Prenatal—conditions present at birth including conditions of known genetic origin, a developmental abnormality of the eye or visual pathways, or the result of intrauterine infections.
Perinatal—conditions assumed to be related to events in late pregnancy, during labour and delivery, in the neonatal period, or in the time up to hospital discharge if hospitalisation extended beyond 28 days.
Postnatal—conditions originating after the neonatal period or after hospital discharge if hospitalisation extended beyond 28 days after birth up to the age of 5 years.
In the years 1984 to 1987 inclusive, there were 132 416 live births to mothers resident in the four counties of the former Oxford Region. Of these, 166 (1.25/1000 live births) were diagnosed as having a vision loss by the age of 5 years and are included in this cohort. Twenty six of these children have died.
SEVERE VISION LOSS BY BIRTHWEIGHT GROUP
The rate of severe vision loss among babies weighing under 1500 g at birth was 26 times higher than the rate for babies weighing between 2500 g and 3499 g at birth (Table 1). Although the risk of severe vision loss was highest in the smallest babies, two thirds (110/166) of the visually impaired children in the population had a birth weight of 2500 g or more. Babies weighing 1500–2499 g at birth had a fourfold increase in rate of severe vision loss compared with babies weighing more than 2500 g at birth.
CLASSIFICATION OF SEVERE VISION LOSS BY TIME OF ORIGIN
Three fifths of the visually impaired children were considered to have a problem of prenatal origin (Table 2). Prenatal factors accounted for a higher proportion of the visual impairment in the group of children who had weighed more than 1500 g at birth than in those who had weighed less than 1500 g. Almost a quarter of the 166 children were considered to have a perinatal origin to their vision loss. Of the 40 children in this group, almost a half weighed less than 1500 g at birth. Ten per cent of severely visually impaired children had an identifiable event in infancy or early childhood associated with the onset of severe vision loss.
Over two thirds of the visually impaired children had an additional motor or sensory deficit or developmental delay (Table 3). Children in the lowest birthweight group were more likely to have associated deficits than the children with higher birth weights. Over 70% of severely visually impaired children who weighed less than 1500 g at birth had an additional motor, sensory, or intellectual deficit compared with only 43.8% of those weighing 3500 g or over.
The commonest associated problem was cerebral palsy (CP). Two fifths (68/166) of the children with visual impairment on the register had some degree of motor deficit. This was most frequent among the children with vision loss of perinatal origin (31/40; 78%). Of the 100 children with vision loss of prenatal origin 26 had associated CP, compared with 11 of 17 children with vision loss of postnatal origin.
TYPE OF OCULAR/VISION LESION
The ophthalmological diagnoses are given in Table 4. Among the recognised causes of prenatal vision impairment were metabolic and neurodegenerative disorders (13), cerebral developmental abnormalities (11), and intrauterine infection (2). In addition, there were a number of children with a history of consanguinity or siblings affected, in whom a genetic origin was likely. Nine children with a lesion of perinatal origin had retinopathy of prematurity. These accounted for 5.4% of all severely visually impaired preschool children in the population. All but one of these weighed less than 1000 g at birth. Most of the children in this perinatal group with cortical visual impairment or optic atrophy also had cerebral palsy. In seven of these 23 children there was a history of birth asphyxia; this accounts for 4.2% of all visually impaired preschool children in the population.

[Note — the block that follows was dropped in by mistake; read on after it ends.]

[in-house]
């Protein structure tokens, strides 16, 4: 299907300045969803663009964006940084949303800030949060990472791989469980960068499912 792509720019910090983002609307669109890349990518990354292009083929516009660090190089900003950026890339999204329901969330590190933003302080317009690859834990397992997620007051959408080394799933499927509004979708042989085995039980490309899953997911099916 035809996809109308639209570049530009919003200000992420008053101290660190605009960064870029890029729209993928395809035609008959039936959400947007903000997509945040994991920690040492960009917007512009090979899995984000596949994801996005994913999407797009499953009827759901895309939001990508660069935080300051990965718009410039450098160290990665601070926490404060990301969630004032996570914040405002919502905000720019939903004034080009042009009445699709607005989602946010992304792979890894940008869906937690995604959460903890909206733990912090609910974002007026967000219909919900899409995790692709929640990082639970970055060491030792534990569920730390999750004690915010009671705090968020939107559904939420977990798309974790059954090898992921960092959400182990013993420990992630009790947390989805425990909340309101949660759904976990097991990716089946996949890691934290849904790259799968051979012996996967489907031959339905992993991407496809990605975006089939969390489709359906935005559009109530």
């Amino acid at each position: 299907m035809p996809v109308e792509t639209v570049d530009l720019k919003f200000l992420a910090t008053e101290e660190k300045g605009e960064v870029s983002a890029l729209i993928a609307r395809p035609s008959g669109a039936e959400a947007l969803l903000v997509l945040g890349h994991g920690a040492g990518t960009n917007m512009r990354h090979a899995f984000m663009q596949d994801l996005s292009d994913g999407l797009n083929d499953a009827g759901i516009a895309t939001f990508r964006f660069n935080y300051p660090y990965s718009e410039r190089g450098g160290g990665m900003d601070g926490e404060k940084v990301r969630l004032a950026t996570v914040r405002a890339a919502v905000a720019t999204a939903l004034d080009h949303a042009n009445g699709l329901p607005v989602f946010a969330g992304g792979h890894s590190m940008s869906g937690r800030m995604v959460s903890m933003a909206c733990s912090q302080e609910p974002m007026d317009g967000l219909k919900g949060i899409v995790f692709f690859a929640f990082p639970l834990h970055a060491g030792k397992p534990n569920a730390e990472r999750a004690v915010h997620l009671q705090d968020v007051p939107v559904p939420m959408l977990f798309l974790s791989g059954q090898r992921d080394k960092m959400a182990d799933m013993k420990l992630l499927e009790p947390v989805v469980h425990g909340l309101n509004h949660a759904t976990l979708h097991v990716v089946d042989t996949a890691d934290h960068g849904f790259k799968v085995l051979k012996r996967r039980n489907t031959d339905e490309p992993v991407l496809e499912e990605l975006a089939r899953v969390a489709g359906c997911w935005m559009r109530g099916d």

All but one of the children in the postnatal group had either a diagnosis of cortical visual impairment or optic atrophy. Their underlying causes included four “near miss” sudden infant deaths, six children with meningitis/encephalitis, two with trauma, two with hydrocephalus, one with Reyes’ syndrome, and one following a prolonged period of status epilepticus.
This survey was based on a population register of children with severe vision loss. Details of the vision and ocular problems were derived retrospectively from hospital notes. This process lacks the precision of the much more expensive prospective follow up studies of groups of babies at particular risk of vision loss, such as those of low birth weight. On the other hand, the register provides a unique opportunity to collect information on all children in the population with severe vision problems, to assess the contribution made by VLBW babies to the numbers of visually impaired children in the population, and to monitor trends in vision and ocular problems which may be associated with changes in obstetric and neonatal management. This information, which is useful to both purchasers and providers of health care, is difficult to find in most areas of the UK. Information systems maintained at regional level have largely been abolished and it has proved difficult to retrieve these data from computerised child health information systems.
Because we use a system of multiple ascertainment of cases,12 we believe that most children with a severe vision problem in the area are known to us. The population rate of 1.25/1000 live births is higher than on other registers,13but this may be partly accounted for by differences in the definition of a case. We also included children with a severe neurological deficit or developmental delay who, in the opinion of an ophthalmologist, had behavioural responses suggesting low vision. Level of vision loss can be difficult to assess in these children and it is possible that ascertainment among these children may be less precise.
Our study confirmed the higher risk of severe vision loss among babies born with a low birth weight compared with larger babies. The numbers of such babies in a population will be influenced by the mortality rate among this birthweight group. There are some variations by geographic area in the UK in these mortality rates. For example, in 1992 the overall infant mortality rate for babies weighing less than 1500 g at birth in England and Wales was 240/1000 live births. The rate per 1000 live births by area varied from 192 to 304; the region covered by this register had a rate of 211 per 1000 live births. The impact of such variations on the number of visually impaired children will not be great however, as birth under 1500 g accounts for only 1% of all live births.